Amphiist: May 13, 2020
An #amphiist is someone who is not born of royal blood
But behaves in a naturally aristocratic manner
(with character, integrity and a minimum of bias)
An amphiist is someone who is emotionally intelligent (can see all sides to an issue)
An amphiist is someone who is self-actualized
(someone who is completely #authentic and at least on the path to reaching their #fullpotential)
Analysis of May 13 #WashingtonPost
Americans are worried that governors of individual states are easing up on #lockdown restrictions and #socialdistancing rules. The newspaper does not specify which Americans. As we learned from the 2016 election, when polls predicted a huge win by #HillaryClinton, polls are not necessarily reliable. I spend a lot of time on Twitter, and it seems that most people view the #pandemic as actually a #plandemic. Whether or not the #coronavirus was planned (it seems to have been by #China, although of course it is hard to know for sure), most people seem to be becoming increasingly frustrated by ever-changing rules that are applied indiscriminately and are always subject to change, depending on leaders’ self-serving whims. If the Post were writing from an amphiist standpoint, they would not pretend that ‘Americans’ all feel the same way about this issue. The average person on Twitter, unencumbered by a desire to please their superiors, but possessed of common sense, suggests that it would make more sense to quarantine people in nursing homes, and be especially vigilant about people entering one’s country from other nations (or between states). Many suggest that even if the #virus was not planned maliciously, American and other leaders are taking advantage of the situation to grab power, which does seem to be a logical concern. If the #virus was as contagious as it is imagined by some, deaths would be calculated in the millions rather than tens of thousands. The Founding Fathers would be rolling over in their graves if they know how quickly and enthusiastically Americans are offering their liberty up on a silver platter in return for imagined safety and security. #BenjaminFranklin has been quoted as saying, “Those who would give up essential #Liberty, to purchase a little temporary Safety, deserve neither Liberty nor Safety.” In #Maslow’s #hierarchyofneeds (the top of which is #selfactualization), he mentions how the physiological needs of safety and security need to be satisfied before higher levels motivate people. As I always put it, if one is hungry, one is not concerned about Plato’s republic. But if leaders lie to us about what we need to do in order to ensure our safety and security, then the whole balance of our potential is upset.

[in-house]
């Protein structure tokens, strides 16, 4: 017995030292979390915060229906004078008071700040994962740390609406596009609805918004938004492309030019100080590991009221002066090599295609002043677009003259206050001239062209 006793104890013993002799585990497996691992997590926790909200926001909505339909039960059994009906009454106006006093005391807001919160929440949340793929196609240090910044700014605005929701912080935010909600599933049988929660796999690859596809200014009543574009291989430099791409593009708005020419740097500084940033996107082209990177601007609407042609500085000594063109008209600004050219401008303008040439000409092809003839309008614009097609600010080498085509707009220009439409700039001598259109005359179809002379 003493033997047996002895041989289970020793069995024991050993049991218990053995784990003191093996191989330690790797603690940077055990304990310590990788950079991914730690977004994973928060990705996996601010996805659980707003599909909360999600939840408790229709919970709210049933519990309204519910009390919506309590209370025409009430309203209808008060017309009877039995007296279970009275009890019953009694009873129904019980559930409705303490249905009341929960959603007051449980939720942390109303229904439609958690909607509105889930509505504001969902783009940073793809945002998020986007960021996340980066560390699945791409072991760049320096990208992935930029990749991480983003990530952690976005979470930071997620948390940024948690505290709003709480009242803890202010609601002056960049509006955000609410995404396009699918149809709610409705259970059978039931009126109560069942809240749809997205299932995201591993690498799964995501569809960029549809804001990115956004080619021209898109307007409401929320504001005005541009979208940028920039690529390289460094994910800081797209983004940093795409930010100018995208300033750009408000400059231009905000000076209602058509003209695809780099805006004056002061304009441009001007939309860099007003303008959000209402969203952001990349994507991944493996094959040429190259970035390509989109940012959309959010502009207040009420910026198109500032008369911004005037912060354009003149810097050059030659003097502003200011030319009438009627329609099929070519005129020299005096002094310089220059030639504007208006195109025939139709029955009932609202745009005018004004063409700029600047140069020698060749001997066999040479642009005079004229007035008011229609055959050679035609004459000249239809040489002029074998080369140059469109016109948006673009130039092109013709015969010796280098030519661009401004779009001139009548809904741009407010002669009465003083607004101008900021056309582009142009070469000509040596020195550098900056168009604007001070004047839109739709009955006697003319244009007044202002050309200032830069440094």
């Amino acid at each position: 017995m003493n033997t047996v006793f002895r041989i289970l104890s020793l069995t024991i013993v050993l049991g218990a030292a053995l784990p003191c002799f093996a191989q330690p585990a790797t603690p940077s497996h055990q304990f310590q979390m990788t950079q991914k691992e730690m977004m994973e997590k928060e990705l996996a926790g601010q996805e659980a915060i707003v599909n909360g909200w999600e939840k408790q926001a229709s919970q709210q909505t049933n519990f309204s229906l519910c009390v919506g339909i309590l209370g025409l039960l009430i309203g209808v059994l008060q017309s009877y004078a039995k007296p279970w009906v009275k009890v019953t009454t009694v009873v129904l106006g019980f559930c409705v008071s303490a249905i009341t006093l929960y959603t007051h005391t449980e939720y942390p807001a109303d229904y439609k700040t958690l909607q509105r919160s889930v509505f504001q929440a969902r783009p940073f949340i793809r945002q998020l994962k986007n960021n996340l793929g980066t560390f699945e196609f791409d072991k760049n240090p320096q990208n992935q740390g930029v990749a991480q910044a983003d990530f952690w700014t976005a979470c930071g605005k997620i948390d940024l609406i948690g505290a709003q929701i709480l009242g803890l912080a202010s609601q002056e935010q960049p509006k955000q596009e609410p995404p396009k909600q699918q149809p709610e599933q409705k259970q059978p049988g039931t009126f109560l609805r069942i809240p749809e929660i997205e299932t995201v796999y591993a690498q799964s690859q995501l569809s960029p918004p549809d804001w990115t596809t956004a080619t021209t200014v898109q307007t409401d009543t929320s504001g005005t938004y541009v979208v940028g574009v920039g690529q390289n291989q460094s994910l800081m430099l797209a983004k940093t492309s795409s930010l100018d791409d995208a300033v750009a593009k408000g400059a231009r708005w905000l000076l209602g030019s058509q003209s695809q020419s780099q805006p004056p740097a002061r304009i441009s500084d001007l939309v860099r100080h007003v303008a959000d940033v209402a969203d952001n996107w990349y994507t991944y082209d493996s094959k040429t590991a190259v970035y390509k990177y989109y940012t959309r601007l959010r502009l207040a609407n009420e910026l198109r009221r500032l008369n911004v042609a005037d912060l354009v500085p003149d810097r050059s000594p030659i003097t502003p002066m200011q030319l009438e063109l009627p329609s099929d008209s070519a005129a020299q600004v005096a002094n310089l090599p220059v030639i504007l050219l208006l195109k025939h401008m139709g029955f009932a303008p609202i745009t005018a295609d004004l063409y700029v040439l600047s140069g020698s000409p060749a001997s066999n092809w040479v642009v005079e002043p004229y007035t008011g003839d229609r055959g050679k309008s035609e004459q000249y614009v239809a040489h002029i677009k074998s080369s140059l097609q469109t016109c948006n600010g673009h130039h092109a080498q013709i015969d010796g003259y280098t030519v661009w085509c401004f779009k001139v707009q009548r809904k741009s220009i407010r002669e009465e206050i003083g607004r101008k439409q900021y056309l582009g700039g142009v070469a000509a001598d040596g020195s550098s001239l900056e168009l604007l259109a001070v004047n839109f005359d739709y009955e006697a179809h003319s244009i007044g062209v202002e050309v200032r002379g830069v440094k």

Let’s examine more specifically the Post’s biased language when they use some statistics to try to manipulate our understanding of what Americans are thinking about this issue. They say, “Fully half of all Americans say in the poll that they think it will not be safe for gatherings of 10 or more until midsummer, including nearly one-quarter who say it will not be safe until 2021 or later. Just about 1 in 5 say they believe such gatherings are safe now or will be by the end of this month.” It is manipulative to say ‘fully half of all Americans’ and then give your favoured interpretation of the results, because a person could just as easily say that fully half of all Americans say in the poll that they think it will indeed be safe for gatherings of 10 or more until midsummer. Now let’s unpack the next part of the statement. Nearly one-quarter (25%) say it won’t be even safe in 2020, that Americans will need to wait until next year (2021!) to participate in gatherings of 10 or more people. However, again we see some manipulation. If only 25% of Americans think this (which in and of itself is in doubt since we don’t know many details about how representative the poll even is in the first place), then that accordingly means that 75%, a clear majority, don’t think this. But because there seems to be an agenda here with this article, the 25% is located. This would be fine if the other 75% was acknowledged. All Americans’ opinions should be highlighted, not just those which fit with a certain agenda. This article’s own statistics demonstrate that the clear majority of Americans believe that fairly large gatherings are fine and the lockdown is going too far. The word ‘later’ is also significant in the above quotation. It means that a quarter of Americans think that it might even be 2022 or even further ahead in the future before such gatherings will be allowed. The road is being paved for more extensions to the lockdown, which in general was only supposed to last for 2 weeks to begin with! Now let’s examine the last part of the quotation. “Just” about 20% of the respondents suggested that gatherings of 10 or more people are safe now. When the poll answers go against the article’s agenda, the word ‘just’ is used, but no such disclaimer is used when the opposite occurs. When the respondents’ opinion is that it won’t be safe for gatherings of 10 or more until 2021 or later, there is no ‘just.’ It is just presented directly. This is bias, plain and simple, with the article’s author using language to manipulate, rather than educate.